Monday, 31 August 2009

Playing Games

It’s amazing what you can get up to with a little bit of imagination. Some time in the distant past I made up a game for myself. It’s quite simple. Close your eyes. After about 10 seconds open them again but pretend the “you” of 5 years ago, 10 years ago, whatever years ago, is the individual that is reopening the eyes. Now, look around and take in everything that’s all about you, as if you don’t have a clue (hopefully) where you are. Try and feel the surprise. Is the younger you shocked, surprised, bemused, impressed, disappointed, scared, wondering “why, just why?”. Is this picture the dream that you’d been dreaming about all those years ago? Is this picture exactly the same as all those years ago? What's that I'm watching on the television? Since when have I been playing the violin? Is that the sea I can see out of my window? Who is she/he laying next to me? No, we didn’t really get together, did we? Who would have thought…

It’s kind of a crazy game and it does spin the "visualising the future" principle on its head. But it’s a great way of looking at how you have moved on (even if you hadn't actually realised it), and you don’t need to pay a small fortune to a doctor’s couch to find that out either. You can’t go too far wrong with this game now, can you?

Thursday, 27 August 2009

Be thankful for what you’ve got

There’s a saying that I once fell upon: “You can complain because roses have thorns, or you can rejoice because thorns have roses.” Kind of cool in its thoughts on nature, but what’s that got to do with me, I hear you cry? Well, there are always things that we can obviously be happy about. Winning this or that, getting that date with that hot young thing, and so on. So what about the less good stuff? What about the really crap, nasty, rotten somethings that happen to you from time to time? Or maybe all the time?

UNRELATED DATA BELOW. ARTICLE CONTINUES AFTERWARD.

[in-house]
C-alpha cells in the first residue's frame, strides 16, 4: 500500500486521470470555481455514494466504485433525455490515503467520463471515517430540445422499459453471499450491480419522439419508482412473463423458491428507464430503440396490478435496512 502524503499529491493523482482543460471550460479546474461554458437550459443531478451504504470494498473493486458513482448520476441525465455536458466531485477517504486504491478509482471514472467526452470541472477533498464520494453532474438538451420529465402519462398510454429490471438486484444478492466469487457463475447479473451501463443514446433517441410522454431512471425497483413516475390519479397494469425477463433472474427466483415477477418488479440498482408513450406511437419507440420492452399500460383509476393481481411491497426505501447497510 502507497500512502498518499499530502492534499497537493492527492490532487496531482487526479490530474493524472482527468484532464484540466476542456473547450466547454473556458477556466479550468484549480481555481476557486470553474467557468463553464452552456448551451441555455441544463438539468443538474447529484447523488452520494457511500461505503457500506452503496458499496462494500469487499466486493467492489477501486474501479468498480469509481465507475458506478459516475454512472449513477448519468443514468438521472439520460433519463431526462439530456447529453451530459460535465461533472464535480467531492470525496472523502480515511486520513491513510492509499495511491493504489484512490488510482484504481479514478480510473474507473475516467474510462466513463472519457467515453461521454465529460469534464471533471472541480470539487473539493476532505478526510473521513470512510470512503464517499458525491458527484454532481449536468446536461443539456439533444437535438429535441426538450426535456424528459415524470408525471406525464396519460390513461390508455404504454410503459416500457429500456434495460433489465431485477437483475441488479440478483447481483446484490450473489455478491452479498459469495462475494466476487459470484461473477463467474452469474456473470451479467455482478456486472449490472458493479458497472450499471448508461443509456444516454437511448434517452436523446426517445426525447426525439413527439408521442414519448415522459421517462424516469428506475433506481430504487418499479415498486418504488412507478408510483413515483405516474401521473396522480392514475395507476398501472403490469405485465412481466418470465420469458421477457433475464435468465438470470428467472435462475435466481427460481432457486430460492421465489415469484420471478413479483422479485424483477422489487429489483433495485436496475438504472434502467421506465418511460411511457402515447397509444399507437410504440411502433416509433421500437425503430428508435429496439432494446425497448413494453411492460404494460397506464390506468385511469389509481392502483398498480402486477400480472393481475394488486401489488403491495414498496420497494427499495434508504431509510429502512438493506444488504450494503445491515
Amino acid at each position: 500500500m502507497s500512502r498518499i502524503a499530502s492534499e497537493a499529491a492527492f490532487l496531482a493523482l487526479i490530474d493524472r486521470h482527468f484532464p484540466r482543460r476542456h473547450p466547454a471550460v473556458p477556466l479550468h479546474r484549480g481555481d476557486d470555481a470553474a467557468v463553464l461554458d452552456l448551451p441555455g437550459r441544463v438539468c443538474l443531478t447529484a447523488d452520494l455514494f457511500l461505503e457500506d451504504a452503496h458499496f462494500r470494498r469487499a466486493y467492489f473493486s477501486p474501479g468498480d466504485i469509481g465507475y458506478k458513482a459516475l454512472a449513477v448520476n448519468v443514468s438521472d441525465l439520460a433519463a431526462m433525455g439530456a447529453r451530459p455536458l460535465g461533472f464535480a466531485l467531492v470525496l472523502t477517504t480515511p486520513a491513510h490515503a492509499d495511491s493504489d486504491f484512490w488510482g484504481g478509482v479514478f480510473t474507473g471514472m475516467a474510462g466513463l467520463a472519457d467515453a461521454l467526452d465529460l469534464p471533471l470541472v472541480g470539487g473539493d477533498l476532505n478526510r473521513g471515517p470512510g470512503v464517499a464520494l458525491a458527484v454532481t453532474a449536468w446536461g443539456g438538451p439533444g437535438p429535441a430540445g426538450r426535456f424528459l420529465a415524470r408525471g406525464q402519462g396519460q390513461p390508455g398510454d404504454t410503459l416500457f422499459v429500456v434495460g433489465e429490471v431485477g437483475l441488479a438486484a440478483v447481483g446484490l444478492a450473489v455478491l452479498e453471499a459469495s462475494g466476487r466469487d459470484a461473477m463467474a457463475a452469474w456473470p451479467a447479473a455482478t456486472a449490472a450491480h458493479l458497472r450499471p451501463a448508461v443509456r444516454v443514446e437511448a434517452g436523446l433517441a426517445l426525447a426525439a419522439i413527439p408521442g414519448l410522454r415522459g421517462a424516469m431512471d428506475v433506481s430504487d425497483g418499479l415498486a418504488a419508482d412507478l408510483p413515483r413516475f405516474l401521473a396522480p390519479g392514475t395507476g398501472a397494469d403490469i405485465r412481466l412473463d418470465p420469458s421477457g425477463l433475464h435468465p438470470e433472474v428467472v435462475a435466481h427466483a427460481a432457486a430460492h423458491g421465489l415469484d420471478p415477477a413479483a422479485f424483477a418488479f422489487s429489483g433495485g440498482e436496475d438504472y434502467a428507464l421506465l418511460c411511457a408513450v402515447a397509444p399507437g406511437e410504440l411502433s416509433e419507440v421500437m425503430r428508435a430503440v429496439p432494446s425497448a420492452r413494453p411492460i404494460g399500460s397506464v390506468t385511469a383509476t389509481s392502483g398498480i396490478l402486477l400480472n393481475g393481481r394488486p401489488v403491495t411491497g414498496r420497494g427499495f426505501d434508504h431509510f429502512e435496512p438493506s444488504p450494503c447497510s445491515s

Well, you could either wallow in your own messy existence. Or you could take a step back and smile. Smile at the rain, the noise, the hassle, the traffic, the pollution, the rude people, the smell. You’re alive. You’re there to make a difference. Don’t stand on the sideline being the armchair critic (that’s kind of mixing my metaphors, but you get my drift). Smile at the good and bad. There are so many people out there that would swap places with you in a heartbeat. Hell, you've even got internet. Remember that. Yeah, I no, I no – it’s easier said than done sometimes. But, hey, give it a try. The wallowing isn't really going to help raise you above the parapet. And you might even like it.

Tuesday, 25 August 2009

Sunday, 16 August 2009

Scary Carrey

I’ve never really looked too deeply into Jim Carrey films. Don’t get me wrong, I’ve tended to like his brand of silliness over the years - some reasonably sophisticated, some so lightweight you can almost visualise cogs churning as a chimp puts its finger to the typewriter for the first draft. But fairly recently I fell upon ‘Yes Man’, a film about a man that vows to answer “yes” to every opportunity, embracing all that’s thrown at him along the way. Carrey plays the lead character with typical comic panache. But taking a step back, I found the concept quite scary – scary what could be achieved if we really did say ‘yes’ to a bit more of life. And, of course, just plain scary, scary, scary. I know I’m mentally light years away from diving head first into a sea of yeses but if I can summon up the gumption to dip my toe in just a little more, who knows what treasures I may fall upon.

Thursday, 13 August 2009

The whole world's a stage